The Epetedo Declaration became another catalyst for the Nigerian Spring! It was a call to action. The people responded. Abiola was arrested by the Abacha junta but the genie had left the bottle. The people of Nigeria heard Abiola: “Enough is Enough” and they too responded: “Never Again to military rule”. Second event: On November 10, 1995, Ken Saro-Wiwa, a writer and internationally renowned environmental rights activist was hanged by the Abacha administration. Third event: On June 9, 1996, Abiola’s wife, Kudirat was assassinated by Abacha’s killer squad. There were attempts on the lives of key pro-democracy activists as well including Chief Alfred Rewane who was murdered, and Chief Abraham Adesanya who survived. Journalists were murdered. It was as if at the Epetedo Declaration, Abiola had placed a curse on General Abacha. Nigeria suffered but the people wanted an end to it all. On June 8, 1998, General Sani Abacha died. There was dancing in the streets. But as it happened, Chief Abiola also died, in very suspicious circumstances, while still in detention, on July 7, 1998. By then, General Abdusalami Abubakar had succeeded General Abacha as military Head of State. Nigerians still didn’t give up. They wanted democracy. They wanted to be liberated from the shackles of military autocracy. On May 29, 1999, their will prevailed. General Olusegun Obasanjo who had also been framed and jailed by the Abacha government became Nigeria’s civilian president after all the turmoil.
It is sad that those who have benefitted most from the June 12 debacle have been the most desperate in denying the value and symbolism of that date and what happened therein. June 12 was a turning point for Nigeria as the foregoing narrative indicates, and it became, in its trajectory, the catalyst for Nigeria’s second liberation, that is liberation from internal colonialists, but as things stand 26 years later, we may still need to construct a strategy for a third liberation: liberation from the rent collectors who seem to have resolved that Nigeria’s progress is a threat to their own interests. By declaring June 12 a national public holiday, President Buhari has given us all an opportunity to reflect, to think and to remember. In a country where memory is short, people don’t like to think, and state institutions are constructed to erase memory, the teaching of history was even at a point “outlawed”, now it is taught as an optional subject, it is a good thing that President Buhari in making June 12 a national holiday has given us all an opportunity to do what we do not like to do in this country: to think, reflect and remember. June 12 is an idea that cannot be ignored. It is about national unity. On that day in 1993, we saw that it is possible for Nigerians, “though tongue and tribe may differ” to unite around an idea. June 12 is a philosophy, a way of thinking by a people who resolved at a critical moment in their lives to move forward. The evil agents in the military tried to block that and suppress the people’s sovereignty, but tomorrow, the point shall be made that the truth is indestructible! We hope that there will be celebration in every state of the Federation.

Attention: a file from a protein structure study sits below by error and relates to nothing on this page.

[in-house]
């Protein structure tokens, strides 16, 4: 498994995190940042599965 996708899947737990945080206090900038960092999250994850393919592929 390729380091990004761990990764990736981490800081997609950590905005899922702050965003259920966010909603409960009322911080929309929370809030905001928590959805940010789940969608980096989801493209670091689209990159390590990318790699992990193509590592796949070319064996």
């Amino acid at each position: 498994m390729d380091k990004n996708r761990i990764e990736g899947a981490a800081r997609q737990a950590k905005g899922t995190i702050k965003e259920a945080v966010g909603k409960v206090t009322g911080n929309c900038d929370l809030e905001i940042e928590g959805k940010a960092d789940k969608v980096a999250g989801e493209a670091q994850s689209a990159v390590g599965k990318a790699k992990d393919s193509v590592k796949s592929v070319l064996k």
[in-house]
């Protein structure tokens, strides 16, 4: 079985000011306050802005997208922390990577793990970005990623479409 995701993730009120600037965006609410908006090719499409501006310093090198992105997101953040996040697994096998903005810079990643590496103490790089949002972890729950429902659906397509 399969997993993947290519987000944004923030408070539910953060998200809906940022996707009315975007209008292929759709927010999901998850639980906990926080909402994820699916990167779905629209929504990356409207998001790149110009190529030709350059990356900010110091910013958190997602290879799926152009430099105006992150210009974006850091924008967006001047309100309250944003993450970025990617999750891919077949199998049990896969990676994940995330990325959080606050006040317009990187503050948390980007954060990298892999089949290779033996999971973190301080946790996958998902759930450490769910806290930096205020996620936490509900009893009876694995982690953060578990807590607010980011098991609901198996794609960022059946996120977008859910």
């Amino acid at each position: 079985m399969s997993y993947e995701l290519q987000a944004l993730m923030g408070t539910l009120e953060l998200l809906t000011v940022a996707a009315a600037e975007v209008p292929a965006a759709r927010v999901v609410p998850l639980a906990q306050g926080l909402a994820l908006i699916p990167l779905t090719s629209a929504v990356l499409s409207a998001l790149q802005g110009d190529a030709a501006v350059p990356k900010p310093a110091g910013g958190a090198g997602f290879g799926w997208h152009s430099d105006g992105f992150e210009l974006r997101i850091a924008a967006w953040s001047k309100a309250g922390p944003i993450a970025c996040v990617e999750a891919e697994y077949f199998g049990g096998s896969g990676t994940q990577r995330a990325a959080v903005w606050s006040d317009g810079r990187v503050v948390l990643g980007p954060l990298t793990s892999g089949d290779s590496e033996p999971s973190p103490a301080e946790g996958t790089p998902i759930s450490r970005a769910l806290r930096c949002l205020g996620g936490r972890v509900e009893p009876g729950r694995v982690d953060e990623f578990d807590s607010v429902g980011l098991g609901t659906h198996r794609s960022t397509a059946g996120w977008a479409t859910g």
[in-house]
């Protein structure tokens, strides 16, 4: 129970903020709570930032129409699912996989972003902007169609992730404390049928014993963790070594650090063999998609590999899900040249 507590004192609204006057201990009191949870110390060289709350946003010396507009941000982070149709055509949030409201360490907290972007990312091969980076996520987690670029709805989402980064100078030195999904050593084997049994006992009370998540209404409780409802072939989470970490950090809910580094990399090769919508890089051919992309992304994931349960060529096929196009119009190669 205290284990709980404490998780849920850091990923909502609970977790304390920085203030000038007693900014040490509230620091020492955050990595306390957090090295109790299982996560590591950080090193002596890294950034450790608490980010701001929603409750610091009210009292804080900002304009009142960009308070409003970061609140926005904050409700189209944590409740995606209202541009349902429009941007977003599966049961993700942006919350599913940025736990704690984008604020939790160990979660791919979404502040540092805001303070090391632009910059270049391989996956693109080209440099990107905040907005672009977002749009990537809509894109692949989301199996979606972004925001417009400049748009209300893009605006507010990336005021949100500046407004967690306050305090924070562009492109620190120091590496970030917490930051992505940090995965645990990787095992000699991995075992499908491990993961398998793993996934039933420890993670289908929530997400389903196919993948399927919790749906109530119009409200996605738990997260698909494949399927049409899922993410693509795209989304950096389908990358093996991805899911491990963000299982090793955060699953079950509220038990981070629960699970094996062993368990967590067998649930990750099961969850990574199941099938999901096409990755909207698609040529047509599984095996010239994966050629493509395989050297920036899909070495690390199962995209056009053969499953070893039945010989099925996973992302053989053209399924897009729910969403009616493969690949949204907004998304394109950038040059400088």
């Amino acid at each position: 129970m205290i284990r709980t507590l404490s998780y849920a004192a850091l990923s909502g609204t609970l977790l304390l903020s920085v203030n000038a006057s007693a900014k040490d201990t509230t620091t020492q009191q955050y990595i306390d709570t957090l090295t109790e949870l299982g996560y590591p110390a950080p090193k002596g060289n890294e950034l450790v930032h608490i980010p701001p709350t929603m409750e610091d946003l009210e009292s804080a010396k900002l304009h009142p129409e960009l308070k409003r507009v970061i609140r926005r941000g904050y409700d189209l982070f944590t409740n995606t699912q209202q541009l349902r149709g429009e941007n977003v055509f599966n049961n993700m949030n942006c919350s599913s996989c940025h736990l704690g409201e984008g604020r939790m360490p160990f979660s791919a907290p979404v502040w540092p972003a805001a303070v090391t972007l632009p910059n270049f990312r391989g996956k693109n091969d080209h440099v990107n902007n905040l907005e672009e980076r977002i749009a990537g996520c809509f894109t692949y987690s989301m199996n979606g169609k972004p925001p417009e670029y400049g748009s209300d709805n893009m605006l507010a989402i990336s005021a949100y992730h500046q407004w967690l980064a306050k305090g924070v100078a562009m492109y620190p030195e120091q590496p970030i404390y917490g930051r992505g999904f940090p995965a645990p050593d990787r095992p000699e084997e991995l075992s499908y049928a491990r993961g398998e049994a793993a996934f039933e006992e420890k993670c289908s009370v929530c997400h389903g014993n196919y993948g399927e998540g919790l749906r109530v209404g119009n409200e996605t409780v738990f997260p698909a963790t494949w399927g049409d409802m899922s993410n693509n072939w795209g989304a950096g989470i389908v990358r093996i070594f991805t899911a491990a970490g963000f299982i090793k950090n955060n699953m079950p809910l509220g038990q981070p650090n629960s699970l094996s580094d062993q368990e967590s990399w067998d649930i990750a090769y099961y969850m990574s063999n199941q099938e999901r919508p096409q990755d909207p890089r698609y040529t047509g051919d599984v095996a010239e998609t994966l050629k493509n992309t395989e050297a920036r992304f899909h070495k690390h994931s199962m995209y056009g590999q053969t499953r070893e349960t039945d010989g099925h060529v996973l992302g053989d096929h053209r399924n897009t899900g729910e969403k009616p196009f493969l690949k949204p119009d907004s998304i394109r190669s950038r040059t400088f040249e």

The story of June 12 has inspired a bibliography that should be promoted. Indeed, apart from the civil war, it is probably the most dramatic and telling incident in post-colonial Nigeria. I have been privileged to read many of the books, which I recommend to the reading public. They include, not necessarily in any order of importance, Abraham Oshoko,June12: The Struggle for Power in Nigeria, Abraham Oshoko, June 12: The Annulment; Frank Kokori,The Struggle for June 12,Omo Omoruyi,The Tale of June 12: The Betrayal of the Democratic Rights of Nigerians;Humphrey Nwosu, Laying the Foundations for Nigeria’s Democracy: My Account of June 12, 1993 Presidential election and its annulment; Wale Oshun,Clapping With One Hand; Wale Oshun,Open Grave; and Wale Oshun, Kiss of Death; Kayode Fayemi,Out of the Shadows: Exile and the Struggle for Freedom and Democracy in Nigeria;Joe Igbokwe, Heroes of Democracy; and Wole Soyinka,The Open Sore of a Continent. These works represent in varying degrees, the literature of resistance against military rule in Nigeria.
The revisionists led by General Ibrahim Babangida have tried to rewrite and revise the same story (there would have been a coup if the result was allowed (!), a cabal within the military didn’t want Abiola, it was an unfortunate incident… story…); see: their narrative is not selling. On June 12 we stand! I have also heard some people express the view that the Buhari government should go a step further and formally announce the results of the June 12, 1993 election and thereafter declare Chief Abiola the rightful winner of that election. I disagree. The June 12, 1993 process having been inchoate and the beneficiary dead, such a declaration will have no probative value. For me, what has been done serves the purpose. It would all have been better though, if June 12 had been declared MKO Abiola’s Day. He was the symbol, the rallying point, the icon of Nigeria’s second liberation in whom is fully embodied the essence of the struggle from June 12,1993 to May 29, 1999. But have we learnt any lessons from June 12? Sadly, I don’t think so.